If fighting makes the most sense, what is the most effective way to fight? Well, we know that. There’s a specific formula that we can employ which maximizes the physical and psychologic effectiveness of violence for stopping at attack. That’s what we teach, and it’s what I’m always seeking to simplify and package into a more easily understood formula, so that it’s accessible to as many Guardians as possible.

 

Everything to do with carrying concealed falls under this category of Resistance. That’s all our guns and holsters and carry positions and draw strokes and ammo and drills and sighting techniques and shooting positions all boil down to: the very simple concept of resistance. Applying resistance, in both speed and magnitude – and applying resistance both physically and psychologically.

 

Every single little item involved with concealed carry merely fits into the resistance formula in some way shape or form, and we can never forget that. That’s the benefit of the Big Picture View on Effective Self-Defense: recognizing that no part of the formula is greater than the sum of the formula itself. In other words, forcing discipline and keeping a big picture view of Self-Defense liberates us from thinking too much about the gun… or the holster… or the ammo… or the fancy dance choreography that deploying and using a gun can sometimes turn into.

 

For example, if you trust me at all, then rather than thinking I’m crazy, you’ll see that my perspective is healthy when I say: give me an old, worn-out police surplus GLOCK 17 or 19, a trigger guard protector, a belt that I can tuck it into, a shirt that I can pull over it, some cheap FMJ ball ammo and a spare magazine, and I’m probably only a few percent less effective than I would be with the new, pristine equipment that I do carry.

 

That’s because the Big Picture view recognizes the reality that “there is nothing new under the sun” is never truer than when talking about close quarters combat – all supposedly new tactics and technology are really just evolutions of concepts that are thousands of years old.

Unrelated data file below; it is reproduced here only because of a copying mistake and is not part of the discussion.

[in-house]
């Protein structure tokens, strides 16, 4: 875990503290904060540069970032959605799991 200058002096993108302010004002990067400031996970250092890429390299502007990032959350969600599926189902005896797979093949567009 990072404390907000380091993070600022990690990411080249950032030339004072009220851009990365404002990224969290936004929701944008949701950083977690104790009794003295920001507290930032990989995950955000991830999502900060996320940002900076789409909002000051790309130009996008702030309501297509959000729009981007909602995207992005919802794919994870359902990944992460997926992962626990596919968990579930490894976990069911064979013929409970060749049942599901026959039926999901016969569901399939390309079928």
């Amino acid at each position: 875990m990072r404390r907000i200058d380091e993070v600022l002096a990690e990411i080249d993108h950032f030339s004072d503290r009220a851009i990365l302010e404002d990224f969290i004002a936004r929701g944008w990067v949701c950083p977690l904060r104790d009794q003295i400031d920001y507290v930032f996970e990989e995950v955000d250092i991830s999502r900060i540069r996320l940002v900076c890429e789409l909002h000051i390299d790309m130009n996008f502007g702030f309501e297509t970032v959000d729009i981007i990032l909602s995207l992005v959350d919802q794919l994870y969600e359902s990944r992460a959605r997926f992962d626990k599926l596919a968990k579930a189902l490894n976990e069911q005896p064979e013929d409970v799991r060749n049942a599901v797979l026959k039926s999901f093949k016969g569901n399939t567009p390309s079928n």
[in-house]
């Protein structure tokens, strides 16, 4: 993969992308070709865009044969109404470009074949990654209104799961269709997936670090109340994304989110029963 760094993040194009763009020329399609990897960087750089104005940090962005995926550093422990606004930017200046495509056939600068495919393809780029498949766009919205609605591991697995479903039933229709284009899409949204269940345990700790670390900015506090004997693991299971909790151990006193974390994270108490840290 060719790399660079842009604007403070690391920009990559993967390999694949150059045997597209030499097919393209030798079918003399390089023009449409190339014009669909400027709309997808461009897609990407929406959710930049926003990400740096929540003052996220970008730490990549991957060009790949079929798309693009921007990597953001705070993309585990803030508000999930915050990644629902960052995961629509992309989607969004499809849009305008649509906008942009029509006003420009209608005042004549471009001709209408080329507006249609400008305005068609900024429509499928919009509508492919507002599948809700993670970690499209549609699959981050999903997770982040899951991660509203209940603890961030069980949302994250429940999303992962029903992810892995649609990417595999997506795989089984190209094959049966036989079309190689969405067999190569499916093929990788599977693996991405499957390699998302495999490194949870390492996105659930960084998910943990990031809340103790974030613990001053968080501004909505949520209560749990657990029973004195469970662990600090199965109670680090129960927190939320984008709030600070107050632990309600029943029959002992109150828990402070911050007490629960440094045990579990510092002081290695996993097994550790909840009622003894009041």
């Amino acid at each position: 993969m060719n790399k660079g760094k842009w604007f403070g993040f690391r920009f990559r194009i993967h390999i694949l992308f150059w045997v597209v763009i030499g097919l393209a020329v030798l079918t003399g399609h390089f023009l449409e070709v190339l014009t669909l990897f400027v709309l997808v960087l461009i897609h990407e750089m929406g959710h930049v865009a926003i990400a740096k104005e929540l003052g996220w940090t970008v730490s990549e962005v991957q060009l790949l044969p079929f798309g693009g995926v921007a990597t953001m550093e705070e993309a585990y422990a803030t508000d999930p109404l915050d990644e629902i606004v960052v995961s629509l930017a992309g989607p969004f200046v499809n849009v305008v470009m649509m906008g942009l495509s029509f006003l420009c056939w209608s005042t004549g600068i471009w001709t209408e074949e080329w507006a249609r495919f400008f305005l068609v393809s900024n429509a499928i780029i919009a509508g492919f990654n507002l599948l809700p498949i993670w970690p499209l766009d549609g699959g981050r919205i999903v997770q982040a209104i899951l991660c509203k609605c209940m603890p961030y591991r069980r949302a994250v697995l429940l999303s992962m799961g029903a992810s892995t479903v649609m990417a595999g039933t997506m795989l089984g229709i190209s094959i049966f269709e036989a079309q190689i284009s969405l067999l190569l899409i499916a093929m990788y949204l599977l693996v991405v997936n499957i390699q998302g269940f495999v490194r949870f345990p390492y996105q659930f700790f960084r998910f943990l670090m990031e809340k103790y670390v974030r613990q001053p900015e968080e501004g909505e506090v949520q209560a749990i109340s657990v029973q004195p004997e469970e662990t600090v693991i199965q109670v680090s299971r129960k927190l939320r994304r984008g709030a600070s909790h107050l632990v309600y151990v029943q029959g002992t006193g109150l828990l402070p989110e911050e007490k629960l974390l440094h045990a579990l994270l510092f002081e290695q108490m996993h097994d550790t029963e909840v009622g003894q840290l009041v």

But more importantly, it recognizes that beyond a certain point, we’re just chasing small percentages. And that within the formula of resistance… spending time chasing a percentage with the latest and greatest “weird trick” or fancy drill is probably not necessary, and is usually a failure of priorities.

 

Rather than perfecting our strengths, we should develop foundational abilities in our weak areas. But unless we can keep a big-picture view on Self-Defense, we’ll always lack the awareness to even see those important areas where weaknesses remain…

 

Join me next week as we go deeper into the Resistance formula. It will be an interesting topic!

 

IF YOU WANT TO SHORE UP YOUR BIG PICTURE VIEW ON SELF-DEFENSE: look no further than our 7-DVD course, The Armed American’s Complete Concealed Carry Guide to Effective Self-Defense. In its 20 hours, I educate and instruct and coach you through what you want and need to know about being a Guardian, and leading a safe, secure, and blisteringly effective lifestyle. As one of the highest and most numerously rated self-defense educational courses in history, I can confidently promise that you won’t be disappointed. Give it a shot, and if you don’t think it was worth the investment, simply send it back for a complete refund. This is a gentleman’s honorary agreement, and it’s one that I’m proud to offer to the group of individuals who I respect more than any other.